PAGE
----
Posted: Wed 17th May 2017
It was a very hard decision but here are the 10 semi-finalists who will pitch to a panel of expert judges in London on 19 May for the chance to win prizes including £3,500 cash funding.
From those, five will be shortlisted for a public vote with the winner announced at the Go and Grow Online Summit in London on 24 May.
Maria Wasner, Pretzelmarie (University of West London)
Since moving to London from Munich, I've missed the smell and taste of fresh baked bread, pretzel or rolls, which can be bought at every corner in Germany. My idea is to sell fresh pretzels with different toppings such as typically Bavarian with butter, camembert or obazda, but also vegan with hummus or tahini. I also want to integrate the different cultures so the pretzels will be topped with Halal spreads for example. My goal is to sell them in my own small shops, but also in M&S, Waitrose, Tesco etc.
Simon Sansome, Ability Access (De Montfort University)
Ability Access is a interactive database of information for people with disabilities that assists them with accessing the towns, villages and their community.
People with disabilities will be able to upload pictures, reviews and videos of places they have visited and report on how accessible places are.
This will include all public open spaces including shops, cinema, schools, libraries, pubs, clubs and restaurants. It will give people with disabilities the option to choose where to visit and not get turned away because of how inaccessible the place is, giving the person more independence and confidence to visit more places in the community and further afield.
Sydney Chasin, lil'POP (Edinburgh Napier University)
What's the worst part about popcorn? Pesky kernels that get caught in your teeth! Worry no more; lil’POP The Healthy Crop is coming to the rescue!
lil'POP is an exciting new snack food company specialising in popped sorghum, which looks like miniature popcorn, but is a super-grain that is better for the environment and better for you! A drought resilient, eco-friendly, nutrient-packed crop, sorghum is predicted to be the next quinoa! lil’POP is the first-ever packaged popped sorghum product in Europe. Best part? It doesn't get caught in your teeth!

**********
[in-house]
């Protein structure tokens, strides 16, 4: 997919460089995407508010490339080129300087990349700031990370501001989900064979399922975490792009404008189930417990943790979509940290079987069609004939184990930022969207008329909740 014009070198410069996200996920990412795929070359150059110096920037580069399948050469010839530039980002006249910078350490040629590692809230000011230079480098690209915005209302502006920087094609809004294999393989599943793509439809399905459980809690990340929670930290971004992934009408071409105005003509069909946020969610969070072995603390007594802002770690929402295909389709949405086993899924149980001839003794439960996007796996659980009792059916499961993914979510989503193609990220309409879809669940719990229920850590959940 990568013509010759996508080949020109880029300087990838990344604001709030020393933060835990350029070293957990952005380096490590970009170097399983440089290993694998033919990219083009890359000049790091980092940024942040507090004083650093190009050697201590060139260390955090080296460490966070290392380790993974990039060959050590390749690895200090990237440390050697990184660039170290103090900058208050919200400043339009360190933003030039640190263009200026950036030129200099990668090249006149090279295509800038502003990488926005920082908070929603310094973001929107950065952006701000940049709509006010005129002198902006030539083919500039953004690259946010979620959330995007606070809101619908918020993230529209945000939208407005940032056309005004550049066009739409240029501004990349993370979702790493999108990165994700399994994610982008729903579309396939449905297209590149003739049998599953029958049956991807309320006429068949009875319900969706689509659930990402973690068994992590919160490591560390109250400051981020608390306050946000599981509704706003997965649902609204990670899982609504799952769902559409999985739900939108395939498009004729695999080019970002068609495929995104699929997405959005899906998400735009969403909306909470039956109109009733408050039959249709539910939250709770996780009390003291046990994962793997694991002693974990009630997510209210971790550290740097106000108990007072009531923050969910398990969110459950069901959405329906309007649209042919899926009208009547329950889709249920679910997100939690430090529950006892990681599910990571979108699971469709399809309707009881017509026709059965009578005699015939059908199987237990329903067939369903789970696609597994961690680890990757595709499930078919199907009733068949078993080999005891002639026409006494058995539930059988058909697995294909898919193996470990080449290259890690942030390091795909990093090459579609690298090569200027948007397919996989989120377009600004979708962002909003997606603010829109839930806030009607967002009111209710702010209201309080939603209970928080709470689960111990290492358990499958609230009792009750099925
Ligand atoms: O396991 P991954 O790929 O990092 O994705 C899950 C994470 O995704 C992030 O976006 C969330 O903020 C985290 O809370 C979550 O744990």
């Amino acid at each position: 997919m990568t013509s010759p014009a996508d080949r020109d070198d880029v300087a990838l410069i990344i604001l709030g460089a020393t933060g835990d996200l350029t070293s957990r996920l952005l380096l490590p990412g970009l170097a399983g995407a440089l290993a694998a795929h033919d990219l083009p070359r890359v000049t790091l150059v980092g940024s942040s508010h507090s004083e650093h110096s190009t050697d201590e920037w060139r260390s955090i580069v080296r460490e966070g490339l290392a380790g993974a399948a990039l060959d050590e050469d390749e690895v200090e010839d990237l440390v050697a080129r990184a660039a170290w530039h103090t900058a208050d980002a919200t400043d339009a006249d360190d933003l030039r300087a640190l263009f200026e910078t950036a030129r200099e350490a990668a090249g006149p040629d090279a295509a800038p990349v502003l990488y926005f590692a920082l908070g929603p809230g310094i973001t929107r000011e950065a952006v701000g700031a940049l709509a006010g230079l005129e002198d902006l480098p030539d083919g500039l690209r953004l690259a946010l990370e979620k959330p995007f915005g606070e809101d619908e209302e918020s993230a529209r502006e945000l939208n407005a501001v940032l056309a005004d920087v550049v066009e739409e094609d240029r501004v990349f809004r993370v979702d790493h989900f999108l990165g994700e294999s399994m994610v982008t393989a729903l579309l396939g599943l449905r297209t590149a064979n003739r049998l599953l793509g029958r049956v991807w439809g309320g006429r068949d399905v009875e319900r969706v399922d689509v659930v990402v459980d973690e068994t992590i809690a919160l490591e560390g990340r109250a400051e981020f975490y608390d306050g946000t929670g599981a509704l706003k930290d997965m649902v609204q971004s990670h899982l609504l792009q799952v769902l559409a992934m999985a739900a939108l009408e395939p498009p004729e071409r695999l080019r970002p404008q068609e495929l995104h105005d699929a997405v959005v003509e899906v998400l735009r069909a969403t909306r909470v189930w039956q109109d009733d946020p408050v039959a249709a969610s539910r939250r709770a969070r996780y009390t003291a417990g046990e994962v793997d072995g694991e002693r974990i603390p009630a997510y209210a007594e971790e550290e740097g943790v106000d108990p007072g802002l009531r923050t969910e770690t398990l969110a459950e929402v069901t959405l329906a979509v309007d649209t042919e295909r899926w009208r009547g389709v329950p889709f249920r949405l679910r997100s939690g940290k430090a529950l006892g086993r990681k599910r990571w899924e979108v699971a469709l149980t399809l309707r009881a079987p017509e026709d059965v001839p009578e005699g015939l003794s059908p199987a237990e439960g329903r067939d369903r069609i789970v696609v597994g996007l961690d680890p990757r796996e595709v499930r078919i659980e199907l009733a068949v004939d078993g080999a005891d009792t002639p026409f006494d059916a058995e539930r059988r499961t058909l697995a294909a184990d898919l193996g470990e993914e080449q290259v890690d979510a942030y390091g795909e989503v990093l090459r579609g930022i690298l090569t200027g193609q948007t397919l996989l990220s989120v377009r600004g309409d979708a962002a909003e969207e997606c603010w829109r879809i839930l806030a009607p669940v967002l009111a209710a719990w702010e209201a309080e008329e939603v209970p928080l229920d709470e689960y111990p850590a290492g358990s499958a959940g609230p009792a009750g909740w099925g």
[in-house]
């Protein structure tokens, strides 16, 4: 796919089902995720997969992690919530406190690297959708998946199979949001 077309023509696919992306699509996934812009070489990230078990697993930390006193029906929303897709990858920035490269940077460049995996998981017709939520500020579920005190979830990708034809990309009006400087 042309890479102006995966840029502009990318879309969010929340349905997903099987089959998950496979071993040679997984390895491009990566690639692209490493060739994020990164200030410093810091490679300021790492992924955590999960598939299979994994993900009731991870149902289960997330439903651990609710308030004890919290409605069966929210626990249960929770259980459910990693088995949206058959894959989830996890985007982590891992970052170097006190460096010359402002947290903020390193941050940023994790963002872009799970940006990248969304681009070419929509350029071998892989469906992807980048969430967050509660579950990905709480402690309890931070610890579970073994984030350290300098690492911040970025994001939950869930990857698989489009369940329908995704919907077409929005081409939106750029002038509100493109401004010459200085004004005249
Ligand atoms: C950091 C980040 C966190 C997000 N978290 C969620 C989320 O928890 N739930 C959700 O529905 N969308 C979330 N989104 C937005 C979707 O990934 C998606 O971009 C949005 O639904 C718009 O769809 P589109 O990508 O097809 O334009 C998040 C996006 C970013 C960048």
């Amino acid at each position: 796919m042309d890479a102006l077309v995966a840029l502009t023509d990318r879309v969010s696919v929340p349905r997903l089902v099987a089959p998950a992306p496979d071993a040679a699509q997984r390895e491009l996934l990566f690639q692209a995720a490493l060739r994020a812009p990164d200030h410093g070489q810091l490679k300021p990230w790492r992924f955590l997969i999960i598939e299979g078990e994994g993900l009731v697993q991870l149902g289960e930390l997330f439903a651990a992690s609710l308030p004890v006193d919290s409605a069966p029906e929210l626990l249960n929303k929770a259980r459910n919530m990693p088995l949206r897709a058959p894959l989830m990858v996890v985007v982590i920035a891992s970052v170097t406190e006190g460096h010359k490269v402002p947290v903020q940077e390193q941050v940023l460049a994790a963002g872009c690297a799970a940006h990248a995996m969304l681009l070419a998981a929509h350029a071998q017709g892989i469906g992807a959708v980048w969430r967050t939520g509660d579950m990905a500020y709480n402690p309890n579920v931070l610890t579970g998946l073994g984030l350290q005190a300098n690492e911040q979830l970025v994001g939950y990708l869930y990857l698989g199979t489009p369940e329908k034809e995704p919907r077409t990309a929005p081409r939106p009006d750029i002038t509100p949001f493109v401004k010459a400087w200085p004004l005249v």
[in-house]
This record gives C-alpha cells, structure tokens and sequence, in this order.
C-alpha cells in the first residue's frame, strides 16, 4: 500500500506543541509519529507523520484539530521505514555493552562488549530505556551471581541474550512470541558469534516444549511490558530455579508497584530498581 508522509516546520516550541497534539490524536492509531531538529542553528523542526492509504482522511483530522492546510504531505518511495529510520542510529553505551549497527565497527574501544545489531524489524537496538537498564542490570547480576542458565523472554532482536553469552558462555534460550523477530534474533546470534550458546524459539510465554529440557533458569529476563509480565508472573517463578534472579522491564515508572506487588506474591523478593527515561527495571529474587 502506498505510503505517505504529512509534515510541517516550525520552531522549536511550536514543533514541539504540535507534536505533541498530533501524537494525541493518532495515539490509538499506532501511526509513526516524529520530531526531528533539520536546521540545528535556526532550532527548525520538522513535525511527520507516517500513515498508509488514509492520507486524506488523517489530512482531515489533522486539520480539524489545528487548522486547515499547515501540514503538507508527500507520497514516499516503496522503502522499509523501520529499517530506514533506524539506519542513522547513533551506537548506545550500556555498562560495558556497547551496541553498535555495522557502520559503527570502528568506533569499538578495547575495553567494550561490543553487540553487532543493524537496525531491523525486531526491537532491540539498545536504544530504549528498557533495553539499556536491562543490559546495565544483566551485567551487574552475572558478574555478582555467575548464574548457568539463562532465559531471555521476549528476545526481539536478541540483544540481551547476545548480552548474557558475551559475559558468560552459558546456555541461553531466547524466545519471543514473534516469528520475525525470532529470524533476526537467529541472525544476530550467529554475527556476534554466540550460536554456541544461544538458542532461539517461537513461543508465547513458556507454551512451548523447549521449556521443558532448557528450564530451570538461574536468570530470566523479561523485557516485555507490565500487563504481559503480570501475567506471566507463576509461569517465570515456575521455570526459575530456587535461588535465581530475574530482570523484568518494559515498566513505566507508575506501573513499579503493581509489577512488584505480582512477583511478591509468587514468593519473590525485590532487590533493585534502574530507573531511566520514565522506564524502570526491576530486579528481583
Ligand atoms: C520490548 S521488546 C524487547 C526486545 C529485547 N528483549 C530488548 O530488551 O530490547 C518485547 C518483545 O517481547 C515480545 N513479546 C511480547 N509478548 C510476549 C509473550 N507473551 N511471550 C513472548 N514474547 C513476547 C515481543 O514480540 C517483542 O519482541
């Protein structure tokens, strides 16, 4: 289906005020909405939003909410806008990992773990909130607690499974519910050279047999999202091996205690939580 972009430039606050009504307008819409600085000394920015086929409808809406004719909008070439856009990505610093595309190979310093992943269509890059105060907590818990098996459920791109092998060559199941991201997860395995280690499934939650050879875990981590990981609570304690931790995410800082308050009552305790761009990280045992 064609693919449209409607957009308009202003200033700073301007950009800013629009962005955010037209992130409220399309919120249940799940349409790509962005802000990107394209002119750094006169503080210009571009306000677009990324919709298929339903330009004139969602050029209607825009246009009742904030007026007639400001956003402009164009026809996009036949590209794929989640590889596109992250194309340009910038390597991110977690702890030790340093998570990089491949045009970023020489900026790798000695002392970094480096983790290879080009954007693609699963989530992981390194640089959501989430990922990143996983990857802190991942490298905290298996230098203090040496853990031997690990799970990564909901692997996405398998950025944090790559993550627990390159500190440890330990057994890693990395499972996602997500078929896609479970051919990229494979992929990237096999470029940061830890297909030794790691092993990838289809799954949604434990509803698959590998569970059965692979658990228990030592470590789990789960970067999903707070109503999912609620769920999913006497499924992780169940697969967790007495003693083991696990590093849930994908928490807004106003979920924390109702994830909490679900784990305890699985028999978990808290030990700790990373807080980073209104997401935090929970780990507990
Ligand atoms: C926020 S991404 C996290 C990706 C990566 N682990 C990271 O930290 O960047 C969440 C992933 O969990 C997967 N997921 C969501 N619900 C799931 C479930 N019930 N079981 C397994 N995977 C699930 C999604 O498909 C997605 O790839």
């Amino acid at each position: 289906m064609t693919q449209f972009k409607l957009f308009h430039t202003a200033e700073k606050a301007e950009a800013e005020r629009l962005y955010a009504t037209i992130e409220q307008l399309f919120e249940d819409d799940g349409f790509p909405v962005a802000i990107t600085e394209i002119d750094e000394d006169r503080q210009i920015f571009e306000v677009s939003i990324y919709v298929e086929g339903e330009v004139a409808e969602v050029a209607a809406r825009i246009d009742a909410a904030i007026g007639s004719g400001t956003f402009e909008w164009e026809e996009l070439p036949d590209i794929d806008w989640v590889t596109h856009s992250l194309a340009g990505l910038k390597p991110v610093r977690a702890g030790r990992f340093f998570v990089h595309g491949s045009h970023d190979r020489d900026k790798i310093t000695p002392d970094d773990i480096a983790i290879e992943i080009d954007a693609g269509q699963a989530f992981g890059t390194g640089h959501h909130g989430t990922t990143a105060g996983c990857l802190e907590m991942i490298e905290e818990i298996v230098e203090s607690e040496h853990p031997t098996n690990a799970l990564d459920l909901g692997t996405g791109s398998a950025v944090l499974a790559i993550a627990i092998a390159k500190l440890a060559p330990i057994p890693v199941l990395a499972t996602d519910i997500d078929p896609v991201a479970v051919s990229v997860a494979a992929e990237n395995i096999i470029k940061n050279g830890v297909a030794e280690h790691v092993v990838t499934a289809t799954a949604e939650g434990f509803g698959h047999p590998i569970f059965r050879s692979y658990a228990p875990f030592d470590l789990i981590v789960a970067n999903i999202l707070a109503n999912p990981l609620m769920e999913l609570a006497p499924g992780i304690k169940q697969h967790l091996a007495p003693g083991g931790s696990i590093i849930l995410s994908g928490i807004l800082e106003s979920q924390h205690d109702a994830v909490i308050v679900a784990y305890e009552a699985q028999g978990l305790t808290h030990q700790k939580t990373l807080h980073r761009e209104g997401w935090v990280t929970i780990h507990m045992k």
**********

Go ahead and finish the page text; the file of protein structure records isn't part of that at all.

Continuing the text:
Jaspreet Paul, UniRoomie (University of Brighton)
UniRoomie aims to help students search for rooms and roommates based on a combination of their desired price, location, living preferences and mostly importantly; interests. We believe living with the right people at university not only improves the time we spend away from home, it also makes us more productive, and can help to reduce isolation and loneliness among the student community.
Users simply input the relevant information and our site will connect students together, giving them the opportunity to learn more about each other before making the leap and moving in with one another.
Cindy Liberman, Lara Intimates (London College of Fashion)
Lara Intimates is a sustainable underwear brand launching in September 2017. Every garment is made with reclaimed materials, unused or mis-dyed by large factories or brands.
From June, we will set up the Lara Intimates Factory in East London, where our team can monitor sustainable practices and limit fabric and stock waste. Most importantly, Lara will participate in the resurgence of British manufacturing, bringing the technical skills of lingerie design and construction to people in London.
Along with supporting British industry and a sustainable fashion supply chain, Lara also works to empower women with perfectly fitted bras. With a size range of 28A-36E, Lara offers more sizes than nearly any retailer on the high street and independent market. Lara’s website also features the Find My Size tool, where women can input two measurements to learn their correct bra size.
Callum Coombes, Assemble (University of East Anglia)